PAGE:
Based on these data, the no-observed-adverse effect level (NOAEL) for general toxicity was considered to be 150 mg/kg/day. The NOEL for reproductive and neurological effects was 500 mg/kg/day, the highest dose level tested.
Effect on fertility: via oral route
Endpoint conclusion:
no adverse effect observed
Dose descriptor:
NOAEL
500 mg/kg bw/day
Study duration:
subacute
Species:
rat
Quality of whole database:
good
Effect on fertility: via inhalation route
Endpoint conclusion:
no study available
Effect on fertility: via dermal route
Endpoint conclusion:
no study available
Additional information

Data on DIBC:

In an oral gavage OECD 422 reproductive developmental screening study combined with a repeated dose study in rats, there were no reproductive or developmental findings at any dose level (50, 150 and 500 mg/kg bw/day). As such the highest dose level tested was the NOEL for reproductive toxicity.

Supporting data on DIBK:

In an oral gavage OECD 421 reproductive developmental screening study in rats there were no effects on reproductive or developmental parameters at any dose (top dose of 1000 mg/kg bw/day).

Supporting data on MIBK (inhalation):

The reproductive toxicity of methyl isobutyl ketone (MIBK) was evaluated in a GLP-compliant multi-generation toxicity study in Crj: CD(SD) rats. The study design was equivalent to OECD test guideline 416. Rats were administered MIBK at target concentrations of 0, 500, 1000 and 2000 ppm (mean measured concentrations were 0, 491, 999, and 1996 ppm or 0, 2012, 4093, and 8178 mg/m3) by whole body inhalation. Parental (F0) findings included transient decreased body weight during the first 2 weeks of exposure at the 2000 ppm dose concentration and increases in absolute and relative liver weights at 2000 ppm. Significant increases in parental F0 and F1 mean absolute and relative kidney weights were observed for males in all MIBK-treated groups relative to the control group; however, mean kidney weights of female rats were unaffected. These increases in mean kidney weight were attributed to an alpha2µ-mediated mechanism and are not considered relevant to human risk identification (see Section 7.9.3). Offspring findings included a single mortality and signs of CNS depression in the F1 group following MIBK exposure on postnatal day (PND) 22 to 25. As a result, F1 MIBK exposure was suspended until PND 27. CNS depressive effects were observed until PND 31, but not after. F1 animals in the 1000 and 2000 ppm groups showed reduced reactivity to novel stimulus during exposure, which was attributed to a sedative effect. There were no effects on reproductive parameters reported. Based on these findings the NOAEL for parental systemic toxicity and neonatal toxicity was considered to be 1000 ppm. The NOAEL for reproductive toxicity was considered to be 2000 ppm, the highest dose tested.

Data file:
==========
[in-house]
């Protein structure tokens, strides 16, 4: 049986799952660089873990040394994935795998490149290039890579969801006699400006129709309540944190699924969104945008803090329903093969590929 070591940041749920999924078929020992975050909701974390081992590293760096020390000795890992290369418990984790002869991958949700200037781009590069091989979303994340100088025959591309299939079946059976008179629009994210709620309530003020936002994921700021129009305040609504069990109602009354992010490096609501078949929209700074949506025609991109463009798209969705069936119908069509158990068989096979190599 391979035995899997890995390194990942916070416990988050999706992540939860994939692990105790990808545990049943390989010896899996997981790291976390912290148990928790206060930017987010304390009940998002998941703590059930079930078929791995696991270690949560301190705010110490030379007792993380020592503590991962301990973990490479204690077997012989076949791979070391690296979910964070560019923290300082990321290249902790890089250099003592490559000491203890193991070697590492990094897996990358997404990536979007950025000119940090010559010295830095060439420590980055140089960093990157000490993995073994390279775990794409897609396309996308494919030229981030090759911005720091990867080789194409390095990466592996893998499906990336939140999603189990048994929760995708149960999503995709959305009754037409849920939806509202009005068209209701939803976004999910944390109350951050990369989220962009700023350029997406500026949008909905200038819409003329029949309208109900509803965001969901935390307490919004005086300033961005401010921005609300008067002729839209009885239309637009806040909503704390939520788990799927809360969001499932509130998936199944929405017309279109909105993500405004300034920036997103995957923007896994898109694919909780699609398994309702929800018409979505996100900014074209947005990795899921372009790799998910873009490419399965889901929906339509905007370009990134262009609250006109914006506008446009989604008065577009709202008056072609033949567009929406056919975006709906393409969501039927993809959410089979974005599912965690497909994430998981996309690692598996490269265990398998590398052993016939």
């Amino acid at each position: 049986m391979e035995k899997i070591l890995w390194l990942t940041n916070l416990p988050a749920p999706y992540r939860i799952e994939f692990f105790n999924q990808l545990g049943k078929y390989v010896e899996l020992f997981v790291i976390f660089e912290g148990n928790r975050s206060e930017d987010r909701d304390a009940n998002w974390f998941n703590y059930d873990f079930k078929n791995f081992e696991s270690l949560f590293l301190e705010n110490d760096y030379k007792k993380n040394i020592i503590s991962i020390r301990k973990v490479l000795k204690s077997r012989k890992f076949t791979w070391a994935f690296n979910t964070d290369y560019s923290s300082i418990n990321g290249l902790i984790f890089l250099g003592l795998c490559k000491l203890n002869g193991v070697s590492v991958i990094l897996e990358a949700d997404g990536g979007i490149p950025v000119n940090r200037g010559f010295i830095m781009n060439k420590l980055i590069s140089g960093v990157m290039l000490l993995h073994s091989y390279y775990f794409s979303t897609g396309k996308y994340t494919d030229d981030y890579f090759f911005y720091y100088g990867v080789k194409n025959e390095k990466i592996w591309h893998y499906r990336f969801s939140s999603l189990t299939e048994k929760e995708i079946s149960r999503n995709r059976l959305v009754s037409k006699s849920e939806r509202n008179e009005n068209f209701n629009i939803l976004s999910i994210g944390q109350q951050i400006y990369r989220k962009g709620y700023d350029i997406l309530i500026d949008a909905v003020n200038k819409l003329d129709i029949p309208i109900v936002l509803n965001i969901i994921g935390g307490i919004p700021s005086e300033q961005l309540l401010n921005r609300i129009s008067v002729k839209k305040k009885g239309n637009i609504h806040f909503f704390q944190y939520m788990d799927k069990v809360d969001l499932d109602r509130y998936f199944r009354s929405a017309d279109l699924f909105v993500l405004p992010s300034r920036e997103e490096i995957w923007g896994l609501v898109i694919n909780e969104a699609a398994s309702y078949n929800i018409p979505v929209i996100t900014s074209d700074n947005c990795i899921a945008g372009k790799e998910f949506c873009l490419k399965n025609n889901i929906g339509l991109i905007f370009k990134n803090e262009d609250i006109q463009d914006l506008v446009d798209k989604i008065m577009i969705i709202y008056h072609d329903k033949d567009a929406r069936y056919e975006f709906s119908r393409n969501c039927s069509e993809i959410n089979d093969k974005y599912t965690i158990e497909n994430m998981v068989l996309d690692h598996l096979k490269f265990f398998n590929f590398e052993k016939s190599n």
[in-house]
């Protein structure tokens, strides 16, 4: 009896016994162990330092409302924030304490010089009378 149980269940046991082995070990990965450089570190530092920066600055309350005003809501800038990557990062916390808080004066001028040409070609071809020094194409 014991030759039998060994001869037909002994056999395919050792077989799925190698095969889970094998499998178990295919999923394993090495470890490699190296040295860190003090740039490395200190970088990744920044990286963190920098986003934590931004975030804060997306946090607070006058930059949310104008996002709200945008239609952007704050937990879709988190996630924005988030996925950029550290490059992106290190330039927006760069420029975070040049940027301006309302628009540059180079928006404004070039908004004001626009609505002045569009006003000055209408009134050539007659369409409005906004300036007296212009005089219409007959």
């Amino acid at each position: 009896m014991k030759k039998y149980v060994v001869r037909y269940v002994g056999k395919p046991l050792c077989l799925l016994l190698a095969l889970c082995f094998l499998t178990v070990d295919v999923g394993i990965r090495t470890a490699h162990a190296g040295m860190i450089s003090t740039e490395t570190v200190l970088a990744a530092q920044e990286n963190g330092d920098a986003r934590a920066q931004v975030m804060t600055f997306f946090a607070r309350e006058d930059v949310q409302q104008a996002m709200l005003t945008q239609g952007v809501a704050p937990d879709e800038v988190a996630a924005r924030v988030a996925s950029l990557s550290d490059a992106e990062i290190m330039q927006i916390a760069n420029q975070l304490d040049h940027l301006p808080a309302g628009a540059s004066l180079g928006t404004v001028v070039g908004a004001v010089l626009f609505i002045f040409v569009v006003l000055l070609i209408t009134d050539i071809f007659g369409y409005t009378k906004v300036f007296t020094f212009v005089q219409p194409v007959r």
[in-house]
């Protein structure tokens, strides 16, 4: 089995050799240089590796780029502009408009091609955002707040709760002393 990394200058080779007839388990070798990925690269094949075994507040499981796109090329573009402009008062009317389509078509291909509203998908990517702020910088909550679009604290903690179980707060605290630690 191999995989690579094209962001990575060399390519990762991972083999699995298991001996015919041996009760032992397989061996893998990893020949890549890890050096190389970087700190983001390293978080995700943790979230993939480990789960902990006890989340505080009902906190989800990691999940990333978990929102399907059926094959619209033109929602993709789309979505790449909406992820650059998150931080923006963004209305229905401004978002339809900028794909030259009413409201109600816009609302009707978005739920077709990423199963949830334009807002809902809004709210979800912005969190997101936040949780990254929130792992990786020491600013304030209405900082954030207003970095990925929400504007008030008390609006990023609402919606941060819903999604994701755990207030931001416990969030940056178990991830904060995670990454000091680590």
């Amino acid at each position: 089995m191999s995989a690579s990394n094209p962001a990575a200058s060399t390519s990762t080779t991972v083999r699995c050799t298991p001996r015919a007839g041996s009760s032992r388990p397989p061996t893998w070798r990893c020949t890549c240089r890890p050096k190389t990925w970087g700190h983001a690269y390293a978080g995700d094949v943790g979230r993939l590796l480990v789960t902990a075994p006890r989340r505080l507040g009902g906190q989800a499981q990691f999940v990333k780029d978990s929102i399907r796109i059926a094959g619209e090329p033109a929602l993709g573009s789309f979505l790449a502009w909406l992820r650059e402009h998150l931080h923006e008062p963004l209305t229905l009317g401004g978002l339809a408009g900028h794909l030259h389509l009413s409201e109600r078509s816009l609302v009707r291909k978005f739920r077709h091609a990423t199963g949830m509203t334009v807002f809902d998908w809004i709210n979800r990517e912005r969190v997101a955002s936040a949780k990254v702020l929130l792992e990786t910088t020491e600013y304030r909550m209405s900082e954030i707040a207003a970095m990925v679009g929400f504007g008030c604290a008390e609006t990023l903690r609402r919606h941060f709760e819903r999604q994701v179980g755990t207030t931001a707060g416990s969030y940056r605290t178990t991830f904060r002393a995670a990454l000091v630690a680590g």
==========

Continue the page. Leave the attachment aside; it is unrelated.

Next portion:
The data on DIBC, DIBK and the structurally similar MIBK are consistent. There were no adverse effects on fertility in any of the studies. In the 2 -generation study using MIBK there was some evidence of toxicity in the F1 generation during the first month following parturition, however these effects occured only at the highest dose (8178 mg/m3) and were due to CNS depression rather than evidence of reproductive or developmental toxicity.


Short description of key information:
Reproductive screening study on DIBC.
Supporting information (reproducitve screening study and a two generation study) comes from category members DIBK, and MIBK

Justification for selection of Effect on fertility via oral route:
Standard guideline OECD 422 study on the registered substance

Effects on developmental toxicity

Description of key information
Oral OECD 422 on DIBC
rat and mice developmental toxicity studies (inhalation) using MIBC
Link to relevant study records
Reference
Endpoint:
developmental toxicity
Type of information:
migrated information: read-across based on grouping of substances (category approach)
Adequacy of study:
key study
Study period:
1984
Reliability:
1 (reliable without restriction)